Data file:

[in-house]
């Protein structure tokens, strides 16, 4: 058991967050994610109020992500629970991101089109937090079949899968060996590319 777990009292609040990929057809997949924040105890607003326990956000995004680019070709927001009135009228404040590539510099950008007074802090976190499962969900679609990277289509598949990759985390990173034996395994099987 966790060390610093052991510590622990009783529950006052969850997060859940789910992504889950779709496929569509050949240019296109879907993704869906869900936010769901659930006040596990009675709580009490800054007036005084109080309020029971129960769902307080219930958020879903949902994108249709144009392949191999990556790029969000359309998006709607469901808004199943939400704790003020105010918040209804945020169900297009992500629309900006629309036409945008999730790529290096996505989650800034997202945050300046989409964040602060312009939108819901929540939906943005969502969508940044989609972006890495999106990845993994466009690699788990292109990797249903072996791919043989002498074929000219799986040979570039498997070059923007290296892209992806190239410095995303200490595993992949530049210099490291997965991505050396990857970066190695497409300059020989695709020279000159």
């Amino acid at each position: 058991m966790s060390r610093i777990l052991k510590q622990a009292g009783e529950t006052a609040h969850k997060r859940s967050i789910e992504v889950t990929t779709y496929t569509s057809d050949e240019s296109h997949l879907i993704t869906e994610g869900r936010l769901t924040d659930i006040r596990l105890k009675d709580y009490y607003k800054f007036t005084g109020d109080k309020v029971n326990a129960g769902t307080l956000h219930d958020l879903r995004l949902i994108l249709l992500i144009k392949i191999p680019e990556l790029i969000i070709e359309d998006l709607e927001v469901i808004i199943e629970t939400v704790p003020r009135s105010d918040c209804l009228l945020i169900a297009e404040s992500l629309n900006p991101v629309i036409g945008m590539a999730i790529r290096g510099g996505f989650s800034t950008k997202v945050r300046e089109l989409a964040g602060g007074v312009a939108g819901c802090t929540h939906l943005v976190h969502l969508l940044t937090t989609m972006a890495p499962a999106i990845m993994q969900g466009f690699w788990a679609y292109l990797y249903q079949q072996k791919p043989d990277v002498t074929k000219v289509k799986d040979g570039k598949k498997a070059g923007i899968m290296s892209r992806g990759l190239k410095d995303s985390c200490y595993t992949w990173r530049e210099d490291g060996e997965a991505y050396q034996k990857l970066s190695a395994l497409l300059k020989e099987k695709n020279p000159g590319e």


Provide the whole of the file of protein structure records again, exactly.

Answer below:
[in-house]
């Protein structure tokens, strides 16, 4: 058991967050994610109020992500629970991101089109937090079949899968060996590319 777990009292609040990929057809997949924040105890607003326990956000995004680019070709927001009135009228404040590539510099950008007074802090976190499962969900679609990277289509598949990759985390990173034996395994099987 966790060390610093052991510590622990009783529950006052969850997060859940789910992504889950779709496929569509050949240019296109879907993704869906869900936010769901659930006040596990009675709580009490800054007036005084109080309020029971129960769902307080219930958020879903949902994108249709144009392949191999990556790029969000359309998006709607469901808004199943939400704790003020105010918040209804945020169900297009992500629309900006629309036409945008999730790529290096996505989650800034997202945050300046989409964040602060312009939108819901929540939906943005969502969508940044989609972006890495999106990845993994466009690699788990292109990797249903072996791919043989002498074929000219799986040979570039498997070059923007290296892209992806190239410095995303200490595993992949530049210099490291997965991505050396990857970066190695497409300059020989695709020279000159």
């Amino acid at each position: 058991m966790s060390r610093i777990l052991k510590q622990a009292g009783e529950t006052a609040h969850k997060r859940s967050i789910e992504v889950t990929t779709y496929t569509s057809d050949e240019s296109h997949l879907i993704t869906e994610g869900r936010l769901t924040d659930i006040r596990l105890k009675d709580y009490y607003k800054f007036t005084g109020d109080k309020v029971n326990a129960g769902t307080l956000h219930d958020l879903r995004l949902i994108l249709l992500i144009k392949i191999p680019e990556l790029i969000i070709e359309d998006l709607e927001v469901i808004i199943e629970t939400v704790p003020r009135s105010d918040c209804l009228l945020i169900a297009e404040s992500l629309n900006p991101v629309i036409g945008m590539a999730i790529r290096g510099g996505f989650s800034t950008k997202v945050r300046e089109l989409a964040g602060g007074v312009a939108g819901c802090t929540h939906l943005v976190h969502l969508l940044t937090t989609m972006a890495p499962a999106i990845m993994q969900g466009f690699w788990a679609y292109l990797y249903q079949q072996k791919p043989d990277v002498t074929k000219v289509k799986d040979g570039k598949k498997a070059g923007i899968m290296s892209r992806g990759l190239k410095d995303s985390c200490y595993t992949w990173r530049e210099d490291g060996e997965a991505y050396q034996k990857l970066s190695a395994l497409l300059k020989e099987k695709n020279p000159g590319e």